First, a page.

img_45-4.jpg
The title-page of John Napier’s 'Plaine Discouery of the whole Revelation of Saint Iohn…' from the volume bid to £13,500 at Bellmans.

You have 2 more free articles remaining

Bid to £13,500 was a volume, bound in contemporary limp vellum, containing both a 1593, Edinburgh first of John Napier’s A Plaine Discouery of the whole Reuelation of Saint Iohn… and a 1588 edition of then James VI of Scotland’s Fruitfull Meditatioun contening a Plane and Facill Expositoun of [verses] …of the Reuelatioun, in forme of ane sermon.

Several pages of notes and numerous other annotations had been added to the first named work.

The Book of Revelation, the cataloguer noted, “…was used by protestant propagandists to give currency to the Reformation. James had taken verses from this and other biblical texts to emphasise his religious position and monarchial status”.

In his dedicatory preface to the future James I of England, Napier (1550-1615), who is far better known as a mathematician and the inventor of logarithms, warns of the catholic shadow and “the apparent danger of papistry arriving in these islands”.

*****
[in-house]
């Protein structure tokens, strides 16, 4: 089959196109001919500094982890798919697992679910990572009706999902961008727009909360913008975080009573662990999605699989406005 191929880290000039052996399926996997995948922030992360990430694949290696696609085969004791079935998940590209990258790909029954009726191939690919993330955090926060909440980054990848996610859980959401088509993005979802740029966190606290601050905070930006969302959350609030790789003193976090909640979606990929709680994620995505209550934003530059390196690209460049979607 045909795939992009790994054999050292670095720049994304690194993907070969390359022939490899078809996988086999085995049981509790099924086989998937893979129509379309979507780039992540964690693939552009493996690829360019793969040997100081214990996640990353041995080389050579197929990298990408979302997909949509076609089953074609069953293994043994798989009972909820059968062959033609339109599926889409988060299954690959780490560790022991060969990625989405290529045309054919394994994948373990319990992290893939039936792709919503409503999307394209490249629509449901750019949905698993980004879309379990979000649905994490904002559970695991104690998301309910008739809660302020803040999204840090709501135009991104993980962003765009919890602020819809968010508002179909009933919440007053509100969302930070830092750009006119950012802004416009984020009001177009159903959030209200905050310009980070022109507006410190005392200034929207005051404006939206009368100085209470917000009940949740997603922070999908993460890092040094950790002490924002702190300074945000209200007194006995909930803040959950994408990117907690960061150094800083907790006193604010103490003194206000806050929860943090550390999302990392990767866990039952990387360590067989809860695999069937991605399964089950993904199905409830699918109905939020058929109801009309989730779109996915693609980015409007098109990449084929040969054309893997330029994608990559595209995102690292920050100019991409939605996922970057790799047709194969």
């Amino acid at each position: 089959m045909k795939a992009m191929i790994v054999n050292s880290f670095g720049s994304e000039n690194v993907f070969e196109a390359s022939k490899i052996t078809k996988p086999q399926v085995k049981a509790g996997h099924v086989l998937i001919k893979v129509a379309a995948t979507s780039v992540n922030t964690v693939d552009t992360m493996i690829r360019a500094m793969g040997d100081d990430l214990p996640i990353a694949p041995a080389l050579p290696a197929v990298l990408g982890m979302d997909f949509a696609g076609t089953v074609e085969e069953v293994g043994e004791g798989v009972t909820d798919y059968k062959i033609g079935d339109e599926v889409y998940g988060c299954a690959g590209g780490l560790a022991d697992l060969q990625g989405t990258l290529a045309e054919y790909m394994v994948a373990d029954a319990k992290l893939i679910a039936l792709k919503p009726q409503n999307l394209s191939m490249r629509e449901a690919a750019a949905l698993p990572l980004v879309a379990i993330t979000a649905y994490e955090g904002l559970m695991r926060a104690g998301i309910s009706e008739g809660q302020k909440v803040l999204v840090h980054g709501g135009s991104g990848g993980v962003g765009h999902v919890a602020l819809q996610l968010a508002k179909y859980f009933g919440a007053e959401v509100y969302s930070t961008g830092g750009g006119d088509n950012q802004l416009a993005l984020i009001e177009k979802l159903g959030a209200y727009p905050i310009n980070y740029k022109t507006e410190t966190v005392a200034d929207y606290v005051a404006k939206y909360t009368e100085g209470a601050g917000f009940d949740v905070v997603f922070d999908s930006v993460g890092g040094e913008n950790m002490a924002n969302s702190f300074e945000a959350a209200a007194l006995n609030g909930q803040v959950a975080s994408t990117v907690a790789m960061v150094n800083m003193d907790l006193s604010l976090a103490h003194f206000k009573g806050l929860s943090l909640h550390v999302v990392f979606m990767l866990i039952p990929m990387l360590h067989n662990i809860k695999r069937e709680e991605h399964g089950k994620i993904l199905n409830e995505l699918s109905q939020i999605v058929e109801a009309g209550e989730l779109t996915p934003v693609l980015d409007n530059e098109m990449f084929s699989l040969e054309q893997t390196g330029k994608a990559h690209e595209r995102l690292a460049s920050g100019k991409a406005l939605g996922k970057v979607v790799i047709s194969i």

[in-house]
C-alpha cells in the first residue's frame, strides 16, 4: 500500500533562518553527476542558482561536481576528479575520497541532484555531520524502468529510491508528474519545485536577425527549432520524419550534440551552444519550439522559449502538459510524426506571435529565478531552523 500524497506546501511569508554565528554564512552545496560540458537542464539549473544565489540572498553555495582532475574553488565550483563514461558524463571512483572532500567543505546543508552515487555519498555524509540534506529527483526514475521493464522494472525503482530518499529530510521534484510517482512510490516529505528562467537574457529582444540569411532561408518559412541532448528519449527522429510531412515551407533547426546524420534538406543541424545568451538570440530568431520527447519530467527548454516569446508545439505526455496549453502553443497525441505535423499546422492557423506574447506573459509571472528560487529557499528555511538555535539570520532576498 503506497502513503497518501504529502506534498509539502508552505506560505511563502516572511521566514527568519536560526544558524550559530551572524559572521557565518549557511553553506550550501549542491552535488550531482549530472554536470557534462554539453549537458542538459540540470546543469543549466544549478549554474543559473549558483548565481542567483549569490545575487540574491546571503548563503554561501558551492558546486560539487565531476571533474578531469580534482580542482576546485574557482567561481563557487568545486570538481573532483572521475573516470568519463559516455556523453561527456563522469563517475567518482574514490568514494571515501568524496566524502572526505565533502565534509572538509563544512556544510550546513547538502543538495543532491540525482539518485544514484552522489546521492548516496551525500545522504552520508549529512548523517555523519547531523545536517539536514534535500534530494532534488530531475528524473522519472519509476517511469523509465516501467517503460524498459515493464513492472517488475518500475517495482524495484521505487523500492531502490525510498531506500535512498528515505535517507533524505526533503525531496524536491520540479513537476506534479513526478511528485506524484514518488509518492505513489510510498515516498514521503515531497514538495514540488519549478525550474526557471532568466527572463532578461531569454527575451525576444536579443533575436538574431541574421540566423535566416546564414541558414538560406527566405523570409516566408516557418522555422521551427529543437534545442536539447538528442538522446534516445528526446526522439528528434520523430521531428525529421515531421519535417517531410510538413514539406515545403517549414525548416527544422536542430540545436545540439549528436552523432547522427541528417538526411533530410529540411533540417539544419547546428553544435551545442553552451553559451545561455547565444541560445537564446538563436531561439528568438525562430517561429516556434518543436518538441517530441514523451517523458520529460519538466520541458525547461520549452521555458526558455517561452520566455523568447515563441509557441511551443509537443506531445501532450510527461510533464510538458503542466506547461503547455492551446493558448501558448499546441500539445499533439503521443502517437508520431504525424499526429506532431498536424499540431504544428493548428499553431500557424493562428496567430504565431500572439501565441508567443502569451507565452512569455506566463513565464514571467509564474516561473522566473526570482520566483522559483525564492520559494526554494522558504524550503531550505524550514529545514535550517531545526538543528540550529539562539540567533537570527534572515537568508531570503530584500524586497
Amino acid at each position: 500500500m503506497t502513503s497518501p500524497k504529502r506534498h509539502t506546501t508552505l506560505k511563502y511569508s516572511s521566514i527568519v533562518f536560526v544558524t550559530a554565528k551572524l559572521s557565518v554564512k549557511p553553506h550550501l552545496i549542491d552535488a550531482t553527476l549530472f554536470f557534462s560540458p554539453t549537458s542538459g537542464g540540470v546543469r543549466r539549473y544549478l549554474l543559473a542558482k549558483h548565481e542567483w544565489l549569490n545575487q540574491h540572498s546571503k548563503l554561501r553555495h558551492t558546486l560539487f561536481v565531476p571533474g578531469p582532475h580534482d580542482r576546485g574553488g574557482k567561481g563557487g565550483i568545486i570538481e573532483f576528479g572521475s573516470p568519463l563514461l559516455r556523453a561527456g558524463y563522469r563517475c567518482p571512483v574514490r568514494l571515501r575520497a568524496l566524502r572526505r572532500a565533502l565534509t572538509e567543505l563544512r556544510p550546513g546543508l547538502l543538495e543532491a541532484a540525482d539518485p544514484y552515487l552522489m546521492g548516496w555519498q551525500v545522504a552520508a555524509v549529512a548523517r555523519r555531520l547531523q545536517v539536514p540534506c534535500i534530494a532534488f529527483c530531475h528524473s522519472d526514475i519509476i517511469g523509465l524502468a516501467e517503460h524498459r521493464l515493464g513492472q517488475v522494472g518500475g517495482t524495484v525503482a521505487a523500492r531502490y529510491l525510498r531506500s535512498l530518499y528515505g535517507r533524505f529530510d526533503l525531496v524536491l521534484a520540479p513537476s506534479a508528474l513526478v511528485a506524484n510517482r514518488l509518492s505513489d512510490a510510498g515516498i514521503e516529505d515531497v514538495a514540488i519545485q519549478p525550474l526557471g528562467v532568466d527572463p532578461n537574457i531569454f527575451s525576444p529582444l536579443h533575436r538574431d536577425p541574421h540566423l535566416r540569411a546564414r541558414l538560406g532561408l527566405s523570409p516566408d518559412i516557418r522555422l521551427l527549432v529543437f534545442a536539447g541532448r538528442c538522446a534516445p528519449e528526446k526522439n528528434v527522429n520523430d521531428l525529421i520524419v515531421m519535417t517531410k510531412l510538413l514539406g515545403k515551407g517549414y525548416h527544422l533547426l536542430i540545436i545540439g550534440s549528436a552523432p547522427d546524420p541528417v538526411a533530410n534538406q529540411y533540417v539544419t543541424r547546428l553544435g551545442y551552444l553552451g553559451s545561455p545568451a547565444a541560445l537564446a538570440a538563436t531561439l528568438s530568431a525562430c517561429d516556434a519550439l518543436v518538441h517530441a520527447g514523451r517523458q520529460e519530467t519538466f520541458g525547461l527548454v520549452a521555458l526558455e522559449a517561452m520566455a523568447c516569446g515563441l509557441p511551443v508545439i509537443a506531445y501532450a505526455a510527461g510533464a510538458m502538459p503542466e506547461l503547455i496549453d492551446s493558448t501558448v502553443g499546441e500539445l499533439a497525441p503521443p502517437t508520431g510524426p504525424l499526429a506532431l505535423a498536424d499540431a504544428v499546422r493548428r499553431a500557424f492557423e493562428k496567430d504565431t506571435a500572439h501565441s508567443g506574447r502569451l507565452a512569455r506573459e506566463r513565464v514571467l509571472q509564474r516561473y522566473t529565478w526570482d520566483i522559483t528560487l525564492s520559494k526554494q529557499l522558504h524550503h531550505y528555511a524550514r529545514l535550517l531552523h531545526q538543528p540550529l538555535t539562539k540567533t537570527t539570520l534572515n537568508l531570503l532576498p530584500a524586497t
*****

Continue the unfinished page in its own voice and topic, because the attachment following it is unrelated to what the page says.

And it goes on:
A volume containing nine items by John Byrom of Manchester sold at £2200. Byrom’s literary fame derives principally from his poetry and one very popular hymn, ’Christians Awake, Salute the Happy Morn’, but he is also remembered as the inventor of a revolutionary shorthand system.

His proposals for … A New Method of Short-Hand of 1739 was joined in this volume by such items as Sir Lowbred O-n: or, the Hottentot Knight, a broadside of c.1740, and Tunbridgiale: a poem… of 1726.

One of 500 copies in limp vellum of William Morris’ 1893 Kelmscott edition of Tennyson’s Maud: A Monodrama made £620 and an 1886, first published edition of Alice in Wonderland, in rather poor condition, reached £2200.

img_45-3.jpg

A number of plans of London’s docks were included in the Bellmans sale, among them the folding, hand coloured and linen mounted Plan of the India & Millwall Docks featured here, which made £780. Issued by the Port of London Authority and dated 1916, the full plan measures 2ft 3in x 2ft 6in (69 x 76cm) and includes such detail as the length, width and depth of the docks and their entrances.